Disseminated Mycobacterium chimaera infection favoring the development of Kaposi’s sarcoma: a case report
Annals of Clinical Microbiology and Antimicrobials volume 21, Article number: 57 (2022)
Disseminated Mycobacterium chimaera infection is an emerging disease in people undergone to cardiothoracic surgery, which need to be suspected also with atypical presentations.
We report the case of a 74-year-old man with fever of unknown origin, purple nodules on both feet and a history of open-heart surgery. Imaging investigations showed an abscess near aortic bioprosthesis but screening for endocarditis resulted negative and pyrexia did not respond to antibiotic therapy. A biopsy of cutaneous lesions showed HHV8-related Kaposi’s sarcoma, so bone marrow biopsy was executed with evidence of HHV8 localization. Bone marrow and urine mycobacterial cultures resulted positive for M. chimaera and a specific antimicrobial therapy was started, with apyrexia after 7 weeks.
M. chimaera infection should be always investigated as a possible etiology of fever of unknow origin in people with a history of open-heart surgical intervention, even with negative mycobacterial blood cultures. The possible role of disseminated infection in inducing immunodepression with the occurrence of other opportunistic diseases (such as Kaposi’s sarcoma) cannot be excluded.
Mycobacterium chimaera is an opportunistic, water-borne, non-tuberculous mycobacterium (NTM), belonging to the Mycobacterium avium complex, first described in 2004 . It has been associated with pulmonary infections, mainly in immunocompromised patients or in individuals with underlying respiratory diseases , but it seems to be less virulent than other NTM .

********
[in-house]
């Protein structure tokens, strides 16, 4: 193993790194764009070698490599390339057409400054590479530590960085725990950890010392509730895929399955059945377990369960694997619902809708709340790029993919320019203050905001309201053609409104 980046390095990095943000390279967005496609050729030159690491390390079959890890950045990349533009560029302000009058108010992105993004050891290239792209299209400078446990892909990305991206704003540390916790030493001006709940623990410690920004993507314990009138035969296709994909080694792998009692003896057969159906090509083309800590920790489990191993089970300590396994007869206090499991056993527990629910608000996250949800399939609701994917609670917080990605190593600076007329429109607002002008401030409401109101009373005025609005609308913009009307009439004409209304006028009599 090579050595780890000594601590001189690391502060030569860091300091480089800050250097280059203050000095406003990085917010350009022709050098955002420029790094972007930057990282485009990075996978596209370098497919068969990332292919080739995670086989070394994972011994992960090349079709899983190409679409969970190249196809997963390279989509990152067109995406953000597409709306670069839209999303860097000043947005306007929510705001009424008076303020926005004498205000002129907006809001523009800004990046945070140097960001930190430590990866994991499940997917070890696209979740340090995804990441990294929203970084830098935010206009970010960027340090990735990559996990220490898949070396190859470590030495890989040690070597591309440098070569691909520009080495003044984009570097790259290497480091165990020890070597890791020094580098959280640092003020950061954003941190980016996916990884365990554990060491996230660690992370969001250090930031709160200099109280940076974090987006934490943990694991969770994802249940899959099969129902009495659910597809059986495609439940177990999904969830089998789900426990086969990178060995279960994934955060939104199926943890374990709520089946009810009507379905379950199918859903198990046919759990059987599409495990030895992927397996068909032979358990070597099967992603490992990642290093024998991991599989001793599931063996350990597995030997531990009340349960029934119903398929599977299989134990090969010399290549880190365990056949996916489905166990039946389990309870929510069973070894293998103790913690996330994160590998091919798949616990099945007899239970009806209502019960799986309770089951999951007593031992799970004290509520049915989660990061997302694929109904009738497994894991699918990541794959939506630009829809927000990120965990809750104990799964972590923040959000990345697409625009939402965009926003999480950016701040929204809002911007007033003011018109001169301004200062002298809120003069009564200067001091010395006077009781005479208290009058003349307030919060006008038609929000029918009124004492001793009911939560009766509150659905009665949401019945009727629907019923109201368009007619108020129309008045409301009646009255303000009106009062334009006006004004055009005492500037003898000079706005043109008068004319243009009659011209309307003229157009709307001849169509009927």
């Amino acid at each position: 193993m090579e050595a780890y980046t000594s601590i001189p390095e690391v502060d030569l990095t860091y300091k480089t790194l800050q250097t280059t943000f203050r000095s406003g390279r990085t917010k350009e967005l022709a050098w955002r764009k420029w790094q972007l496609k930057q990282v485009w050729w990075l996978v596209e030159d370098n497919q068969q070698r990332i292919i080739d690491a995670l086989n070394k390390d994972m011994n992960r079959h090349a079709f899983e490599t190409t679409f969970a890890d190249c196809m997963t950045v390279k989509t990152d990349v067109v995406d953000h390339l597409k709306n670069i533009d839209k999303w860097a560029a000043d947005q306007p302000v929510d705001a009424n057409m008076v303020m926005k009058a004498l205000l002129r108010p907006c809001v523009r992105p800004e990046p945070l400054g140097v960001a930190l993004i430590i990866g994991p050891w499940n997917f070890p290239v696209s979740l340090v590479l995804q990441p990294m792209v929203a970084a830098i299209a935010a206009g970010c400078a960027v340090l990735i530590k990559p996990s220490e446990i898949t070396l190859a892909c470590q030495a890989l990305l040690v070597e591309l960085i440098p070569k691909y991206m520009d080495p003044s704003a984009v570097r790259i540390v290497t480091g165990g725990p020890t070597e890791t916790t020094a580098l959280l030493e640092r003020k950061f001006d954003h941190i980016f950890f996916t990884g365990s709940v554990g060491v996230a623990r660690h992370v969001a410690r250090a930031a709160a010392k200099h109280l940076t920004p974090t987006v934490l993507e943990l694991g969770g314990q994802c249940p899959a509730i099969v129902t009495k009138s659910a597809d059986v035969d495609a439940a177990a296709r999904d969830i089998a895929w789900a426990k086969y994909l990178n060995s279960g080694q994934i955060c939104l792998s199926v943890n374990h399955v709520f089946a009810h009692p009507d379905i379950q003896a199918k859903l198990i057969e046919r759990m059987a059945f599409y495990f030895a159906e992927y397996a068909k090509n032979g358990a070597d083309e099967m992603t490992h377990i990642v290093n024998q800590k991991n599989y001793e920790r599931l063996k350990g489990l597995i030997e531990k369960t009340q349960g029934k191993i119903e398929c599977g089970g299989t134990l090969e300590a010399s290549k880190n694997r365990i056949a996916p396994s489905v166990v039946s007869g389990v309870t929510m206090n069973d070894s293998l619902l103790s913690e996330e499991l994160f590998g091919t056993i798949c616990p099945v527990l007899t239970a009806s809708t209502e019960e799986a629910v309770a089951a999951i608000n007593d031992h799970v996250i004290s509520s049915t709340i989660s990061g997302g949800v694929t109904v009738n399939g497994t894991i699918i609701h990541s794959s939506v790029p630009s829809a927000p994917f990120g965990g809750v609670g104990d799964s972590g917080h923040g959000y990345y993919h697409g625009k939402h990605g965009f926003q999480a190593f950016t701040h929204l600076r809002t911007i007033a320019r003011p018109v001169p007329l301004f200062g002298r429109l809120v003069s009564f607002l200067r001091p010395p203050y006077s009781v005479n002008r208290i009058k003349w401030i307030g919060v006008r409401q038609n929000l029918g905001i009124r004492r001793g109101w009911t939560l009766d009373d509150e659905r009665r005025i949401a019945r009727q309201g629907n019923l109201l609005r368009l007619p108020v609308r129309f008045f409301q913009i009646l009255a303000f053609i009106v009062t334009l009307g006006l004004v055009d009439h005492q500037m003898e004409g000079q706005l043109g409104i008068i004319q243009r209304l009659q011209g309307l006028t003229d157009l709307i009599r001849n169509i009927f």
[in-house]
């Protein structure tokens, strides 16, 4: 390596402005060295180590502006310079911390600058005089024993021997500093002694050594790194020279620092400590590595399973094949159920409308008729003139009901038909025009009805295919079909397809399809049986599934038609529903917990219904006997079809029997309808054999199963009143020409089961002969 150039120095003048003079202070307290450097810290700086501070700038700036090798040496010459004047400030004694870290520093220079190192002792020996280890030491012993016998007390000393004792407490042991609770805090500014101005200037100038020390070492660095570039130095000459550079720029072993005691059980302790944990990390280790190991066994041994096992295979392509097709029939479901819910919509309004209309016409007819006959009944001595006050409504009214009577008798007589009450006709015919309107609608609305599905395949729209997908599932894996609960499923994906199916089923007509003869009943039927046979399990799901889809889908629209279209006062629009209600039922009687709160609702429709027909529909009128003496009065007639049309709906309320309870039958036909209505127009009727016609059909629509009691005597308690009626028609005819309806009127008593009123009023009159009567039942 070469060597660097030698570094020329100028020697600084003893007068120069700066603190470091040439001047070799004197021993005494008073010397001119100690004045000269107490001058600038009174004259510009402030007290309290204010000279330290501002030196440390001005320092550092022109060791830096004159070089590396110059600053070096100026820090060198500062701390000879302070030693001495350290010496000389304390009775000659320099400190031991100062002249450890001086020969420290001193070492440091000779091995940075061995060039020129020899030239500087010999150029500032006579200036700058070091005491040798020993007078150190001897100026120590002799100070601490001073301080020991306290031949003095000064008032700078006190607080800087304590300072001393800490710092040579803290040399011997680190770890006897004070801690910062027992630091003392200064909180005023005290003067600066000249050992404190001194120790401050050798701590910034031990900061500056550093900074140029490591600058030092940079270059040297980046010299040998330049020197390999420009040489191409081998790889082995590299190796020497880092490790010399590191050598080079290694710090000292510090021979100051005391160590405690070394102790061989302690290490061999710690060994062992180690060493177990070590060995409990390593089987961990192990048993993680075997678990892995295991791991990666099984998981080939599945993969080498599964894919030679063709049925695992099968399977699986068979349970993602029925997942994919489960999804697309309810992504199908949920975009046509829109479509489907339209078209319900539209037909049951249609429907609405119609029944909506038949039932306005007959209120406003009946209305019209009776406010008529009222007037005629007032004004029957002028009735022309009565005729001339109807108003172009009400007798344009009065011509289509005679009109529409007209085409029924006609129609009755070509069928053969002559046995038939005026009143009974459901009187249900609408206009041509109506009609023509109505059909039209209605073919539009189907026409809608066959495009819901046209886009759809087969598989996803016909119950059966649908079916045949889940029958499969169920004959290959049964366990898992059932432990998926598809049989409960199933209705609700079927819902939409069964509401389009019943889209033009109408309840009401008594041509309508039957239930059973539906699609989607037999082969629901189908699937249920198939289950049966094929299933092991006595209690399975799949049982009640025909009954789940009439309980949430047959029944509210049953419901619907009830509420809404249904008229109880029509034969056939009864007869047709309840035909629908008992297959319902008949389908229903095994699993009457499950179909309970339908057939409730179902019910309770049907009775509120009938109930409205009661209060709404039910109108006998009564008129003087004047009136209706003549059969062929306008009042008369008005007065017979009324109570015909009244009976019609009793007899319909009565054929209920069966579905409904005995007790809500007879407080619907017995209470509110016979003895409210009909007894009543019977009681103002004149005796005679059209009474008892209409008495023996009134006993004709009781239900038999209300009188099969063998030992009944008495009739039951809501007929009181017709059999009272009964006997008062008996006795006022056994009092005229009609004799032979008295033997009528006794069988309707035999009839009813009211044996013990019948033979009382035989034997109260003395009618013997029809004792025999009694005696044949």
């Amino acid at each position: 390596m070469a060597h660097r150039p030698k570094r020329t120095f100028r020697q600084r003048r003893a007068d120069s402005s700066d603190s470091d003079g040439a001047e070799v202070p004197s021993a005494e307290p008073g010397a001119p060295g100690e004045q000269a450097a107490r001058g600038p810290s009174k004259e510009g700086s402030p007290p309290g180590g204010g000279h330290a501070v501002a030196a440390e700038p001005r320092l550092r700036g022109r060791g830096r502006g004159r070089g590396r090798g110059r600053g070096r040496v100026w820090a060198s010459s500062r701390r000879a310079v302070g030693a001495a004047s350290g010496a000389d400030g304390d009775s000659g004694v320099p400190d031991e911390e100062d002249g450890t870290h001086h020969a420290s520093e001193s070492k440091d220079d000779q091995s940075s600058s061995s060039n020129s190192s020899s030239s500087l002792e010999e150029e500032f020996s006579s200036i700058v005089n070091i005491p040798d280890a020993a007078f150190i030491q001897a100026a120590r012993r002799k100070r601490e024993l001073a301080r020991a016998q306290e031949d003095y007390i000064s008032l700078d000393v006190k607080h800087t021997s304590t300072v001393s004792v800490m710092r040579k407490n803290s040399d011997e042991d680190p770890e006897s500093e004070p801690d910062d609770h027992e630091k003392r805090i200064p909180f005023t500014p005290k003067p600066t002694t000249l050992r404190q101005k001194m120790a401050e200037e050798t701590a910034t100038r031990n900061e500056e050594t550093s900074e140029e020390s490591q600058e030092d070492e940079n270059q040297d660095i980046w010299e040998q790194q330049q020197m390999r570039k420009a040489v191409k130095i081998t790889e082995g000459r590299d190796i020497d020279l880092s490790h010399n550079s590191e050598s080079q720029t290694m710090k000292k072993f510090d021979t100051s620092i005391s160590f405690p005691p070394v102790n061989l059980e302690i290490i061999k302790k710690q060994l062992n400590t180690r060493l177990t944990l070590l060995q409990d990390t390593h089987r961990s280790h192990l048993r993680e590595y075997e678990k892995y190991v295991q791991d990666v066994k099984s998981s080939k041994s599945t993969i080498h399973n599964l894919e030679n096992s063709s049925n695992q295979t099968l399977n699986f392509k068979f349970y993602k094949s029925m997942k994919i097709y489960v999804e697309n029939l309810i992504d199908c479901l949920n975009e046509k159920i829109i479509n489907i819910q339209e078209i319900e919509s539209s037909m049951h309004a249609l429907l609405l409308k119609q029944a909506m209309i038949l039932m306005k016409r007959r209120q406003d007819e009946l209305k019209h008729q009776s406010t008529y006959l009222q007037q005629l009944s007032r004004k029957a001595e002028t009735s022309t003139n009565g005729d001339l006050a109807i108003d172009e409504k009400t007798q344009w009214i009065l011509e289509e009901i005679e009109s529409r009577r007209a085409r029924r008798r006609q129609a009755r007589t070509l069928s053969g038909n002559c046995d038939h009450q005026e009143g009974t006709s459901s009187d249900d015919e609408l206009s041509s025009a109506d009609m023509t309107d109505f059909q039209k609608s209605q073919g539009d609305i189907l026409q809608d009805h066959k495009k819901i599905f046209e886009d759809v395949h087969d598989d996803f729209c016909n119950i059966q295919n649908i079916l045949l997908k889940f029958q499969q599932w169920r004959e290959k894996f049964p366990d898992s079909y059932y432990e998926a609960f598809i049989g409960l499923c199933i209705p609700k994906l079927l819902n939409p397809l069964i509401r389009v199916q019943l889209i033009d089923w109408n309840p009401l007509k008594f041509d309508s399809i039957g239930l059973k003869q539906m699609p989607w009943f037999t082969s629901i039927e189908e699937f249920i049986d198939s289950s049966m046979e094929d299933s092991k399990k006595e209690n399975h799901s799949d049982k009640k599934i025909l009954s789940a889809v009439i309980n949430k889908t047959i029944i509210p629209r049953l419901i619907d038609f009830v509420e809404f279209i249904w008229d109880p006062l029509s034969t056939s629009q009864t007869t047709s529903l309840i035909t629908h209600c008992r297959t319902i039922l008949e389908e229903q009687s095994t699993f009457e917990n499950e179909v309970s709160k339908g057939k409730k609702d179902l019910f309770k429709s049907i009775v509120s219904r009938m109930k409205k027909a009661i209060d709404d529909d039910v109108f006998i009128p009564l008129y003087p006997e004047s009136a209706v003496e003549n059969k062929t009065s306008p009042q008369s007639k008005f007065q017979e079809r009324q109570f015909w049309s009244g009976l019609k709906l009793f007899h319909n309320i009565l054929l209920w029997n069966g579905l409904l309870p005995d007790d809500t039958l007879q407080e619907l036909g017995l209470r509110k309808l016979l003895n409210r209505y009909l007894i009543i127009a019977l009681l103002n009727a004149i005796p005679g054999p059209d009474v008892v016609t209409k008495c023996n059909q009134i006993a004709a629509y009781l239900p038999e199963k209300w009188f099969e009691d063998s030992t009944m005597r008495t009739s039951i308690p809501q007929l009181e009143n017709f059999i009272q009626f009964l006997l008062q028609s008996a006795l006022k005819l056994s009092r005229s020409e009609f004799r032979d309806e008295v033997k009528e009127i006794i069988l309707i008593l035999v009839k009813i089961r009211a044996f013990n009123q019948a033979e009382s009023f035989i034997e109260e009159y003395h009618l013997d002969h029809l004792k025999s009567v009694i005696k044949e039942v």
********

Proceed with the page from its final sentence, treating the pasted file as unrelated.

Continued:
In 2013 the first cases of M. chimaera infections in patients with a history of cardiothoracic surgery, especially open-heart surgery, were reported . After a latent period of months to years, this pathogen may cause prosthetic valve endocarditis (PVE), surgical site infection, vascular graft infection or disseminated disease, with a high case fatality rate [4,5,6,7]. It is primarily acquired via contaminated bioaerosols emitted from heater-cooler units, thermoregulatory components of extracorporeal membrane oxygenation (ECMO) systems [6, 8]. The spreading of ECMO systems has made post-surgical M. chimaera infections a global health problem: all over the world, more than 140 cases of severe infection following cardiothoracic surgery have been described until 2019 . The diagnosis is often difficult, due to non-specific signs, symptoms and laboratory features, including fever, dyspnea, fatigue, weight loss, pancytopenia, and elevation of C-reactive protein (CRP), transaminases and creatinine . The diagnostic process may be further slowed down in the case of a concomitant other disease.
To our knowledge, this is the first reported case of disseminated M. chimaera infection with concurrent Kaposi’s sarcoma (KS) in a patient who underwent open-heart surgery. In this work, we outline the diagnostic process and try to suggest an explanation to the coexistence of the two conditions.